The importance of exercise cannot be over-emphasized. But too much of a good thing, as the saying goes, is a bad thing. How much is too much physical training, and when does it start to become destructive?

According to sports specialists, one-tenth of athletes training under intense physical regimens develop addiction to their sport and the demands exacted from them. They’re obsessed with the goal of surpassing their own record, to the point of addiction. These high-performing athletes are consumed with a passion for excellence in total disregard of the other aspects of their life.

According to psychology consultant Greg Chertok of Telos Sports Psychology Coaching, the obsession to do better physically can be pushed to extents that can be destructive and self-injurious. Chertok, who is also a member of the American College of Sports Medicine, added that addictive substances (such as drugs and alcohol) or activities (such as *** and exercise), affect the same brain sensors that provide gratification. The pleasure derived from such action encourages repetition.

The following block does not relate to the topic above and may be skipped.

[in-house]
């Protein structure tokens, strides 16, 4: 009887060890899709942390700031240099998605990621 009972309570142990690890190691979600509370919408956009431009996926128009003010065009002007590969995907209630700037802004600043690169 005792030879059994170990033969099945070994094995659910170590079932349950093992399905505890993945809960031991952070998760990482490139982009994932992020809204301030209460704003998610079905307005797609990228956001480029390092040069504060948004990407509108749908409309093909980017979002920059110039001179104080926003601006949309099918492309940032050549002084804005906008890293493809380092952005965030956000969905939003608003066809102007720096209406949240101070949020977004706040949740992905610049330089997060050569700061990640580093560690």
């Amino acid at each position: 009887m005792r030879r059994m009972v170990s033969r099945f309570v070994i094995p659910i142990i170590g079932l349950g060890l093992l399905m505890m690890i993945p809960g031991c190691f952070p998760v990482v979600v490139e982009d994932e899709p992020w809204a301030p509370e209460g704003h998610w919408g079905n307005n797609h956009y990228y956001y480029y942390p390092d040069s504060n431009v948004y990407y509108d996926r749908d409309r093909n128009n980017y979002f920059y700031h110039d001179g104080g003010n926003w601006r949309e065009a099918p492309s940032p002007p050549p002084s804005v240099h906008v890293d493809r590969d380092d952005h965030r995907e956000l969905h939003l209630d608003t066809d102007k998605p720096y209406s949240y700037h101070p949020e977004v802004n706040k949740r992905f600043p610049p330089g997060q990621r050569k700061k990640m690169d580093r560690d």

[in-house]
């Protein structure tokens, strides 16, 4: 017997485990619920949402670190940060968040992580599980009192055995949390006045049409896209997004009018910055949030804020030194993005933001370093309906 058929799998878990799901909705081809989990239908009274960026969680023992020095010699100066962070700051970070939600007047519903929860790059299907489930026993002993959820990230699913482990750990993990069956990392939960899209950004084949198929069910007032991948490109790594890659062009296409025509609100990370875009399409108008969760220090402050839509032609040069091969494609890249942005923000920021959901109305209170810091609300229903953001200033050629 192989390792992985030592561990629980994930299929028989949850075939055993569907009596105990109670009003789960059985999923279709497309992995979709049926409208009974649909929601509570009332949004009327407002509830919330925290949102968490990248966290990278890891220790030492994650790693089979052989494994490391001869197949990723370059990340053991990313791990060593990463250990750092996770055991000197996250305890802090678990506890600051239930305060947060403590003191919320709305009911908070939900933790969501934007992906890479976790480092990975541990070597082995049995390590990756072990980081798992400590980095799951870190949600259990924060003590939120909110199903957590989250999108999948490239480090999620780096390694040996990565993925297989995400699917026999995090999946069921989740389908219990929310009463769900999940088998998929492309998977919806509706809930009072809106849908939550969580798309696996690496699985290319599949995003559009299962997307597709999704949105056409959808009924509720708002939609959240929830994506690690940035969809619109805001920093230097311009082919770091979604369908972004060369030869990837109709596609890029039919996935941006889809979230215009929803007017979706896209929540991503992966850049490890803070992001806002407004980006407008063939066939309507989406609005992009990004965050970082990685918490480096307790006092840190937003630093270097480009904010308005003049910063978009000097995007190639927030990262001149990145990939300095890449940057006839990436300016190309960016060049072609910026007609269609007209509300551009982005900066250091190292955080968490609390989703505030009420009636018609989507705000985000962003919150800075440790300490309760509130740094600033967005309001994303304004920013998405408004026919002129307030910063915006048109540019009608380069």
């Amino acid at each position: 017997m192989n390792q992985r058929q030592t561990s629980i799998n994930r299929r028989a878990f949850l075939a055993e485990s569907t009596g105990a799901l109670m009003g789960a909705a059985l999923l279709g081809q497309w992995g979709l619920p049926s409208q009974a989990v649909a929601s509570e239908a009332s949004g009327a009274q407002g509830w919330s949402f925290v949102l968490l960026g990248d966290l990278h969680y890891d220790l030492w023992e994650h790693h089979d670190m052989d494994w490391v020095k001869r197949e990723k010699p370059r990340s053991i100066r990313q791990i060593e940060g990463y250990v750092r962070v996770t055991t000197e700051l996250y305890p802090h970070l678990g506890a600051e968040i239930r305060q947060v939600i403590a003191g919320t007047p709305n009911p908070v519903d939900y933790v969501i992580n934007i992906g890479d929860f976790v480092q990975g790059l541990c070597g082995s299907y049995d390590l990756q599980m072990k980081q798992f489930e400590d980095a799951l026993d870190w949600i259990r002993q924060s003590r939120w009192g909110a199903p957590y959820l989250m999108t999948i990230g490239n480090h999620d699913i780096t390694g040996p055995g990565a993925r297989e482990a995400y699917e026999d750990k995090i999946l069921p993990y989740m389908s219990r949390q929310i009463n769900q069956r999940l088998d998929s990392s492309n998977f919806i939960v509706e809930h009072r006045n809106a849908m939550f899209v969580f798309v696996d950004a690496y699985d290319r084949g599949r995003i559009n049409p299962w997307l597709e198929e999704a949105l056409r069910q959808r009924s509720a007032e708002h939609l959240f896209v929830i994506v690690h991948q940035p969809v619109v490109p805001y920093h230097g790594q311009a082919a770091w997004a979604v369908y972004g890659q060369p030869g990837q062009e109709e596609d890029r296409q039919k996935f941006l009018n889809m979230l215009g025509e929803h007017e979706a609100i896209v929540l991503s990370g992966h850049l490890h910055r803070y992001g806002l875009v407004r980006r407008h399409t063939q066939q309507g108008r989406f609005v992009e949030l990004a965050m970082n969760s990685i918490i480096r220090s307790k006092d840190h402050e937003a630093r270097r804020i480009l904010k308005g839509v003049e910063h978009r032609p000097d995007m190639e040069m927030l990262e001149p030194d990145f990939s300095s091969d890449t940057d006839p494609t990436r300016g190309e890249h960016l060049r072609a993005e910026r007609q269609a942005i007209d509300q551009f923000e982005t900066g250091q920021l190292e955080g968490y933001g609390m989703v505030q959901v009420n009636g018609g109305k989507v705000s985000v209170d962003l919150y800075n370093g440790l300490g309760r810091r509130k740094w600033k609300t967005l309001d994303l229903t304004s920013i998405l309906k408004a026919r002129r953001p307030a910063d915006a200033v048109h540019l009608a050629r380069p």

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Exercise addiction drives a person to exhaustion with no place or time for the body to restore itself. As in the case of other forms of addiction, a full-blown exercise addict is driven to the wall, unable to stop the overexertion, and becomes crabby, sleepless, and depressed.

The people closest to the addicted person will notice it first. Relationships will be strained and work performance will suffer. It is often the affected person who recognizes the problem last, and may even deny the problem until it’s too late.

Since the addicted athlete will be the last person to acknowledge or accept the problem, it’ll be useful for family and friends to recognize the red flags when they see the person’s personal, social, and work life suffering. This condition is more common in men than in women, says Chertok, especially those who are obsessed with control, discipline, and highly-structured programs. The social approval that they initially get provides reinforcement, too. People are quick to appreciate a well-disciplined athlete.

Having a psychological coach or a mental health adviser helps athletes from “losing it.” The psychological coach sees the bigger picture of the whole person from one step back, which cannot be said of an athlete working on his own or solely with a strength-training coach. A mental health adviser provides the necessary support system to coach the athlete on how to keep the balance between sports and the other facets of life.